Climate change, the digital transformation and security are the main challenges facing the European Union, French President Emmanuel Macron said on Wednesday, calling on member states to unite and come up with common positions.
Macron was in Strasbourg on Wednesday morning to kick off the French presidency of the bloc with a speech to MEPs.
The French leader named climate change as the continent’s first challenge”, praising Europe for being where the world came together in 2015 to recognise the climate urgency and for setting the target of becoming carbon neutral by 2050.
“We have to move from words to deeds, transforming our industries, investing in new technologies,” he told lawmakers. He also urged Europe to adopt a carbon adjustment mechanism at the border, mirror clauses in trade agreements and to implement the first law in the world banning imports that have contributed to deforestation.
He called for the protection of the environment to be added to the European Union’s Charter of Fundamental Rights. He also proposed adding the right to abortion into the legally-binding text.
“The second challenge of the century is the digital revolution,” Macron said. He called on the Old Continent to “build a genuine single digital market” that will enable the creation and growth of European digital “champions”.
He said he wants a Europe “that knows how to regulate digital players” and also “protect our rights, our freedoms, respect for our private lives, and to fight against hate speech and division.”
“The third challenge is, of course, security,” the French president said, urging Europe to “arm itself, not out of defiance of other powers, but to ensure its independence in this world of violence, not to be subject to the choices of others, to regain control of its borders and space.”
“When it comes to defense, we can’t just be content with responding to international crises,” he also said, stressing the need for the bloc to “anticipate” and seek strategic independence.
“Our Europe today is confronted with escalating tensions, in particular in our neighbourhood, with a disruption of the world, with a return to the tragedy of war,” he went on.
He urged dialogue with Russia and stressed that Europeans must “collectively make their own demands and put themselves in a position to enforce them.” He reiterated the EU’s position that neighbouring countries can make their own choices regarding the alliances and bodies they want to join and rejected so-called spheres of influence.
The European Union and Ukraine were earlier this month excluded from US-Russia talks on security. Washington has accused Moscow of preparing to invade Ukraine after stationing tens of thousands of troops and military equipment along its border.
Moscow denies this but has demanded guarantees that Ukraine or Georgia will never be allowed to join NATO, claiming both countries as part of its sphere of influence. Kyiv, Brussels and Washington have rejected this demand.
Macron also said during his speech that France aims to “reform the Schengen area” during the upcoming six months to prevent irregular migration. “We need to protect our external borders” with an “intergovernmental rapid intervention force” and by “building partnerships with countries of origin and transit to fight smuggling networks and make our return policy effective.”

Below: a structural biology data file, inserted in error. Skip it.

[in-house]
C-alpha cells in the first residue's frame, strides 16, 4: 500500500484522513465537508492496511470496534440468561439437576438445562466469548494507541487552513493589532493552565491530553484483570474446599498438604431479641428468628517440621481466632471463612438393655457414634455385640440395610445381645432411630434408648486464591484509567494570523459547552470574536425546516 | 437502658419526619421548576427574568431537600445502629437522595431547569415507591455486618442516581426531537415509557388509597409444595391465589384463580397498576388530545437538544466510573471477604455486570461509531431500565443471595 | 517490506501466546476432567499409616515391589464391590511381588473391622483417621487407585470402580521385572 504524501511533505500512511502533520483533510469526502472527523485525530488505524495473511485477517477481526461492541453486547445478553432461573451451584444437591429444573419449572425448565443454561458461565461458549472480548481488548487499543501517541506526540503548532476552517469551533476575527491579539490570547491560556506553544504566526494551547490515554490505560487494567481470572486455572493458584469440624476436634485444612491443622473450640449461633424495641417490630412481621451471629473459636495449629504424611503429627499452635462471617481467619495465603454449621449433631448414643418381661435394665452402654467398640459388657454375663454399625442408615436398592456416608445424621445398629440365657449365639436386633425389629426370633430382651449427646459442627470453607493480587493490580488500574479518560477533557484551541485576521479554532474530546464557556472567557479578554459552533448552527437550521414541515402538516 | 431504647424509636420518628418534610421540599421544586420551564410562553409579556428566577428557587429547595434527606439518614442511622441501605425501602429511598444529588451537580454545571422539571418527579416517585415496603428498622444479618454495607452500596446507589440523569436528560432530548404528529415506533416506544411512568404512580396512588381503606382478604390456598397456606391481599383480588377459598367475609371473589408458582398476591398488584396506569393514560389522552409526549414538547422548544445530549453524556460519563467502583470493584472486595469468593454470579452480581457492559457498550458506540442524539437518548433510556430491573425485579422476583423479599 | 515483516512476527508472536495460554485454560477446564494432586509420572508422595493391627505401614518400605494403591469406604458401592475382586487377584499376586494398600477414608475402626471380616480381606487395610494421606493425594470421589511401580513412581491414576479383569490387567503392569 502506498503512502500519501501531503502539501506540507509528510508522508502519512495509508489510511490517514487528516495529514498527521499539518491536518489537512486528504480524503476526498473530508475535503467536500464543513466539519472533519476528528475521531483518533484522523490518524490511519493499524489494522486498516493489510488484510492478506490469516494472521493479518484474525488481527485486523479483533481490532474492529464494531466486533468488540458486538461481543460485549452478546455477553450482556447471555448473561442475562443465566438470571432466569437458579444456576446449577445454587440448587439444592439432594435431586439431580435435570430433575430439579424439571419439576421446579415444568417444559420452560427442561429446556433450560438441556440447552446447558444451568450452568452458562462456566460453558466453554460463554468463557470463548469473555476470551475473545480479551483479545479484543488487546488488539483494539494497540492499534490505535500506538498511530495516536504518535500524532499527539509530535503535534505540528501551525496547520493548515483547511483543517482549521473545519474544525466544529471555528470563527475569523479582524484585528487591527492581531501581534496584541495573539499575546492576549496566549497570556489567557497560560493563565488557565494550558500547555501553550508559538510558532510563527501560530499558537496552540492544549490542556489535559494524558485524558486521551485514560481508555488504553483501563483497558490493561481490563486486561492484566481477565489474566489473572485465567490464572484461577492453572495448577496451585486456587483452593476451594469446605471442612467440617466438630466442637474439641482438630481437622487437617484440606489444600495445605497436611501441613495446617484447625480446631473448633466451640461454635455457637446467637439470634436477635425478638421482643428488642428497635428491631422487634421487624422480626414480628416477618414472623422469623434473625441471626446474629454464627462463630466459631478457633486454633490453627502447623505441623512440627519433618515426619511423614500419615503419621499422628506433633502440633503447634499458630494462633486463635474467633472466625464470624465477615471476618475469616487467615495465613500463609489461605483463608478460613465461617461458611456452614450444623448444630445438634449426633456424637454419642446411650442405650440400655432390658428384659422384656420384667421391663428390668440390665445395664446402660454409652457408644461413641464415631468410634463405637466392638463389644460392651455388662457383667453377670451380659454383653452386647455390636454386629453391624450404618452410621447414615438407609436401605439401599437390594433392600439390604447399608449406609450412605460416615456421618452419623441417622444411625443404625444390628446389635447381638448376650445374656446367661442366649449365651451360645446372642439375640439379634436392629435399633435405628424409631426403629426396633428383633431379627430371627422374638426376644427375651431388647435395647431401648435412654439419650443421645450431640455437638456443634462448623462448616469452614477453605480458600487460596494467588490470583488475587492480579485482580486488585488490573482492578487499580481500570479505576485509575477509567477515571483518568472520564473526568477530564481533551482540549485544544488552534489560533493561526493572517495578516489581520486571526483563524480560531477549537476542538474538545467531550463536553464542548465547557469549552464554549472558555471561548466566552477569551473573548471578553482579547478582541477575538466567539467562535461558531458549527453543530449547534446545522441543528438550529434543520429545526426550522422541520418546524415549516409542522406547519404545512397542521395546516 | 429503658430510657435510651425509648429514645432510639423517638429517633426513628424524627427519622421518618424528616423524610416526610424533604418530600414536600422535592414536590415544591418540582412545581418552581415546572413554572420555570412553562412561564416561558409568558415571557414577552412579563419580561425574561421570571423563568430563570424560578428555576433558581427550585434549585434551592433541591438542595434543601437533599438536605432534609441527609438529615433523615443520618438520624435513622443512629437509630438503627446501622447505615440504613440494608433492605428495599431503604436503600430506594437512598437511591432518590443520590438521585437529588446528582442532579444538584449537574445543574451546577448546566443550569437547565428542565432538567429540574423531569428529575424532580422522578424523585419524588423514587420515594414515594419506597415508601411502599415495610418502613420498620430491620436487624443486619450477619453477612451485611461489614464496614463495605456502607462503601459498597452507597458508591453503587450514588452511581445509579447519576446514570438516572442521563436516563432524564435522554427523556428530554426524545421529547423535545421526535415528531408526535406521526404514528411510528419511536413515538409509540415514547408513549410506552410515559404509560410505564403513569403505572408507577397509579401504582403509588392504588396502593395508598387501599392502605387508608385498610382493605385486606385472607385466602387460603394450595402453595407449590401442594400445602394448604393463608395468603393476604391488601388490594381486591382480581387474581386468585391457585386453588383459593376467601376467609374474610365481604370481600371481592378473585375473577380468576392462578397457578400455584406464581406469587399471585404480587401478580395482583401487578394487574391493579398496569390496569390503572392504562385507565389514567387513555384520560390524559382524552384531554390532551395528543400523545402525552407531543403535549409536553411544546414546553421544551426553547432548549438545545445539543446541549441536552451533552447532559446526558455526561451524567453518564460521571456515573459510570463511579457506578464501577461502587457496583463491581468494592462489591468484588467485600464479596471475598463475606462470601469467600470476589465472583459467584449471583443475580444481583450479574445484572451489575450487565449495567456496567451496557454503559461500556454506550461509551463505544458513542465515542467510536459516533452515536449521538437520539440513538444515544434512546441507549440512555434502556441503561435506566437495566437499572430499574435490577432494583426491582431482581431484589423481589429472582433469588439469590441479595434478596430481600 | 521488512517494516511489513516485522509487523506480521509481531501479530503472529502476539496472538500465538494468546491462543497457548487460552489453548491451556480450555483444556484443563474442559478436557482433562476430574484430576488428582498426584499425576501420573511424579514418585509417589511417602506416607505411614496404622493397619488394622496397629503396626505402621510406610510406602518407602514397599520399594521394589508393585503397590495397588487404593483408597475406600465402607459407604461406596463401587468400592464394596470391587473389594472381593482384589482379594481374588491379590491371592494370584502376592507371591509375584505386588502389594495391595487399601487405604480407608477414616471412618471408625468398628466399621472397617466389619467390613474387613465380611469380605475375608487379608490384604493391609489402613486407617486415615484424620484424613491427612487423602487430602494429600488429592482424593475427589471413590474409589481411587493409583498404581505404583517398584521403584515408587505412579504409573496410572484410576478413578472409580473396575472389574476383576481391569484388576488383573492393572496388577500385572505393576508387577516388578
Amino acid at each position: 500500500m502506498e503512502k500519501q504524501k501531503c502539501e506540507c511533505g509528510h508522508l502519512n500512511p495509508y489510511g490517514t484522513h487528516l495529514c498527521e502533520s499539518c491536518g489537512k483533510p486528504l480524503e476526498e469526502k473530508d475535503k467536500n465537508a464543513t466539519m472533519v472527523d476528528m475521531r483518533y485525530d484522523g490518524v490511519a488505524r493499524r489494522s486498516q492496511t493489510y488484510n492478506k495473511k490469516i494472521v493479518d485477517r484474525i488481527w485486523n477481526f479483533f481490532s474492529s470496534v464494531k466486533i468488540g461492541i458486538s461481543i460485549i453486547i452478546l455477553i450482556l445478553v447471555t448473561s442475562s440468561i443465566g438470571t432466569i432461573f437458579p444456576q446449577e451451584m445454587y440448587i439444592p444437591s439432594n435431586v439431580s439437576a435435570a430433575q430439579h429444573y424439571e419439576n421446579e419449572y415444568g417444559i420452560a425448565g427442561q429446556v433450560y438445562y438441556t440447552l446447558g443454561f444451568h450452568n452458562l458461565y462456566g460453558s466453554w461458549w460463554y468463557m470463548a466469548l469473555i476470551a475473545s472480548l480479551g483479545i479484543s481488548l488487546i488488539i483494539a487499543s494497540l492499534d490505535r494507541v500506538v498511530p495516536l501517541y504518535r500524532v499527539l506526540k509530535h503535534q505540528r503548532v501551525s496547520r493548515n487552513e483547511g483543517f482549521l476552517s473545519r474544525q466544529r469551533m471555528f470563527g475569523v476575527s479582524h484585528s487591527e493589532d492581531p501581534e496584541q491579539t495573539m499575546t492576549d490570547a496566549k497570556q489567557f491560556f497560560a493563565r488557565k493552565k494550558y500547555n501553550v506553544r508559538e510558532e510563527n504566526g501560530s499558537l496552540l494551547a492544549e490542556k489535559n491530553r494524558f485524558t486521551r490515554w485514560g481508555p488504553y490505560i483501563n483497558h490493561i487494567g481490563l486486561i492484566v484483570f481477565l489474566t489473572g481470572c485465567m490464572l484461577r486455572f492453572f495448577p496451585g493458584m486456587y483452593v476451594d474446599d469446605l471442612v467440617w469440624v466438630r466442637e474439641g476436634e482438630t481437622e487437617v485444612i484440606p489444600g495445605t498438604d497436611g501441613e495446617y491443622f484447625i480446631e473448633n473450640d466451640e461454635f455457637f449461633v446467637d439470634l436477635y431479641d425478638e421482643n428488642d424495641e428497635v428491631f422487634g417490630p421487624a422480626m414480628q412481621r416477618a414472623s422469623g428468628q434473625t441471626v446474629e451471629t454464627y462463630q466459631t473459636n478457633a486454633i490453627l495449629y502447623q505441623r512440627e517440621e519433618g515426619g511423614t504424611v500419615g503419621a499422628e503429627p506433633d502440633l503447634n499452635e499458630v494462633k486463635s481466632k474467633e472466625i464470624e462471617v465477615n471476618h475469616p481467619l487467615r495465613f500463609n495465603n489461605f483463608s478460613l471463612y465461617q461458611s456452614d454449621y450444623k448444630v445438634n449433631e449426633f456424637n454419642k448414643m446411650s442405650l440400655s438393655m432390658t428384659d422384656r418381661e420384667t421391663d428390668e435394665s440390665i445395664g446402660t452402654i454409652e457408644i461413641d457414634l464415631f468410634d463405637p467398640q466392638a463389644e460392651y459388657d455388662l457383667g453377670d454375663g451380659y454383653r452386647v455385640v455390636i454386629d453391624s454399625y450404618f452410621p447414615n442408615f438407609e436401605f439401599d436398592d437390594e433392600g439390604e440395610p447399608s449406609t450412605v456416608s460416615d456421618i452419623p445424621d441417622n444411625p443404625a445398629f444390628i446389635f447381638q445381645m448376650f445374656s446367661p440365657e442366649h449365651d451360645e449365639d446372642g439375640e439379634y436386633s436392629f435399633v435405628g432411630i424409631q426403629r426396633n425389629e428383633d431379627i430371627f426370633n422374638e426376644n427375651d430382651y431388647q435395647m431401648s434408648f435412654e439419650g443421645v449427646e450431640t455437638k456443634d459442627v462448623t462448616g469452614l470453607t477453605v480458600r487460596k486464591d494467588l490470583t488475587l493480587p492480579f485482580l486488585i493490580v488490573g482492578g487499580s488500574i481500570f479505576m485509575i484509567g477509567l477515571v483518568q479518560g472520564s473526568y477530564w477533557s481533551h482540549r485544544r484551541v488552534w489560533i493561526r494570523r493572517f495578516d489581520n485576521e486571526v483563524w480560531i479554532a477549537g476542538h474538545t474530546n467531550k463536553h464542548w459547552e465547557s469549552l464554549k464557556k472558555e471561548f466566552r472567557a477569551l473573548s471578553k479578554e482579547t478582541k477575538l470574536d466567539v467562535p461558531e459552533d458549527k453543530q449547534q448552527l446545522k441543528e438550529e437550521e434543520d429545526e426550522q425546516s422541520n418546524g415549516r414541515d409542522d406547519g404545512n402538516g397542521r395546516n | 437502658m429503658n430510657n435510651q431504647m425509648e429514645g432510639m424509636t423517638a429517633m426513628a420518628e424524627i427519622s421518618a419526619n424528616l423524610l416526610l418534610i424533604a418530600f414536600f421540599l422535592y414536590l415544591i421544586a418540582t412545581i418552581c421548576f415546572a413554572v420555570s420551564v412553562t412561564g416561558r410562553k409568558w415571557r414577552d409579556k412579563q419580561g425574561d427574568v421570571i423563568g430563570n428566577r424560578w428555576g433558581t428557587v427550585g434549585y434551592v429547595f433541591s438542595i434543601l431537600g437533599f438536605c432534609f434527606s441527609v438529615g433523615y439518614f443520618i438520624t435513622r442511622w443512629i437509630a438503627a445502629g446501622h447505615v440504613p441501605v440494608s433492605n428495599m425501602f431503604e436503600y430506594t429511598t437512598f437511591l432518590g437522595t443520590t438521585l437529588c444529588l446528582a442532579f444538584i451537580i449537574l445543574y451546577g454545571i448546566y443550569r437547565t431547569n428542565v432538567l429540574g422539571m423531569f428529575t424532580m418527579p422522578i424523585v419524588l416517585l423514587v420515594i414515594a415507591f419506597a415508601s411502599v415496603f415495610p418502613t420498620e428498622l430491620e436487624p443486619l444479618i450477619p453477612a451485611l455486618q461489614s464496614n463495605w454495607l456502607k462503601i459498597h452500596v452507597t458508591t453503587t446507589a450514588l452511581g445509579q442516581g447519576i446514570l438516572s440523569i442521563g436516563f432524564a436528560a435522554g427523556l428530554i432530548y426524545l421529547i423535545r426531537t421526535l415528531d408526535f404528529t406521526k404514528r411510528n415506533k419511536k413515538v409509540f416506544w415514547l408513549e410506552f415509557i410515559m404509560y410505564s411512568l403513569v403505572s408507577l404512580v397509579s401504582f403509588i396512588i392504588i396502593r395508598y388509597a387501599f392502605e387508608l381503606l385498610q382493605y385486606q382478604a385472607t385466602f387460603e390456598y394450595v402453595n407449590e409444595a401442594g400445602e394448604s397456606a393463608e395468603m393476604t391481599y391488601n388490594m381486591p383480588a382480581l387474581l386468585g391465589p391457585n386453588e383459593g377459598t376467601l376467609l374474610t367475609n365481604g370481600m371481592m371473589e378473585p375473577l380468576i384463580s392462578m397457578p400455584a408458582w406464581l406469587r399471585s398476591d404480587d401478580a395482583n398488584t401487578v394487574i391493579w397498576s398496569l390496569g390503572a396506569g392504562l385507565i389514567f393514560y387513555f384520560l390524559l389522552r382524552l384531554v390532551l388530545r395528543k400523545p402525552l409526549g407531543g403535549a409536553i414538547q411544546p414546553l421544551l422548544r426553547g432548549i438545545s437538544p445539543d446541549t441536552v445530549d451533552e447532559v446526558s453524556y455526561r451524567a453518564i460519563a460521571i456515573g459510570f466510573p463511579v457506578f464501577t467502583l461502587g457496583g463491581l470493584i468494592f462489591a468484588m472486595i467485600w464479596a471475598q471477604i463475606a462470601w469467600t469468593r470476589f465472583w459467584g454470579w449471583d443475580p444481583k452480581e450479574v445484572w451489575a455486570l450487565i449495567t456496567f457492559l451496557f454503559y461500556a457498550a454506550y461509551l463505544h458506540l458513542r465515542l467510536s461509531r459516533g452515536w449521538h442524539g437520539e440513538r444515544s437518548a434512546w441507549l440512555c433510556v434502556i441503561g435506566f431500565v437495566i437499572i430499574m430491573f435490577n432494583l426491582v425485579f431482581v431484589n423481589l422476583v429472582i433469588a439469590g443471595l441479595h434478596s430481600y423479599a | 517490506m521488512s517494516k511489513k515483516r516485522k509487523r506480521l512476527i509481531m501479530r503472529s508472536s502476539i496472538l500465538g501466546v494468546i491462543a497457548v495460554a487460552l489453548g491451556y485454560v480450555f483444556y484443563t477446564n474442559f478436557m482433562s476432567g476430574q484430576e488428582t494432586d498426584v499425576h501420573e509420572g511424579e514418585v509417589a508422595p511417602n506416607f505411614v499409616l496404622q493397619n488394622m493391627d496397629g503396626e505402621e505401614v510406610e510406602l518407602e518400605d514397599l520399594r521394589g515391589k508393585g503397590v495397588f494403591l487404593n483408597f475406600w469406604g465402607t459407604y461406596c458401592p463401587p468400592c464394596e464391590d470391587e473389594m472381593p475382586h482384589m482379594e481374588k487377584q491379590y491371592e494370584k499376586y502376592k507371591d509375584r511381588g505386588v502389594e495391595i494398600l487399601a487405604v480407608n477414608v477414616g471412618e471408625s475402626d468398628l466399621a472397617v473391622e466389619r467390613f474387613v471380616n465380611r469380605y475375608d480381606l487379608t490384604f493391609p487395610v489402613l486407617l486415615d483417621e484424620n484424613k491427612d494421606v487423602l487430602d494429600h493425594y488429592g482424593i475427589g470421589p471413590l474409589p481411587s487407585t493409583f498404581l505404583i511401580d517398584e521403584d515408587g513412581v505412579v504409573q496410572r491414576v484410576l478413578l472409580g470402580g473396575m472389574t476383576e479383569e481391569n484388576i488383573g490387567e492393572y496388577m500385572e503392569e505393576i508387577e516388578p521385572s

Rule of law and nationalism
Since his election in 2017, which he celebrated to the sound of the EU anthem, the French president has posed as the leader of the pro-Europeans in the face of “nationalists” and “populists”.
In his latest speech, he once more stressed that “neither a return to nationalism nor the dissolution of our identities will be the answer to this new world.”
He also said that “the French presidency will be one which promotes the values which are ours and can be often look at as something we have in perpetuity but are in fact being weakened”, naming democracy, solidarity and respect for the rule of law.
The COVID-19 pandemic, he argued, has shown that societies that are free and open have protected their citizens and economy better than authoritarian regimes.
He deplored that a weakening of the rule of law is being observed in “many of our countries”.
“We’re going to talk and we’re going to defend the power of the rule of law,” he continued, but said it must be done though “dialogue” and by reminding people that the rule of law is not “an invention made in Brussels” but the result of the continent’s “common history” and revolutions.
‘President of the climate inaction’
Some MEPs were allowed to respond to the French president, including Yannick Jadot, who is running as the Green party candidate in France’s presidential election this coming April.
Jadot told Macron he “will go down in history as the president of the climate inaction. You prefer to sign armistices with the lobbies rather than wage wars on climate change.”
He also attacked the French leader on human rights. “You have said Europe is a project of peace, fundamental freedoms, human rights and democracy. So why were you celebrating the agreement with China a year ago, when the Chinese regime was perpetuating and is continuing to perpetuate repression against the Uyghurs?”
Manfred Webber, leader of the right-wing European People’s Party group in the EU parliament, meanwhile denounced Macron’s attacks on nationalists and populists, accusing him of creating divisions instead of seeking compromises. He also offered his support for Valérie Pécresse, who is running in the French presidential election for the main right-wing Les Republicains party.
Macron has yet to declare his candidacy for a second term and opponents in France have criticised him for using his office to campaign for his reelection without respecting official rules.
After the debate, Emmanuel Macron will have lunch with the new president of the Parliament, Maltese conservative Roberta Metsola.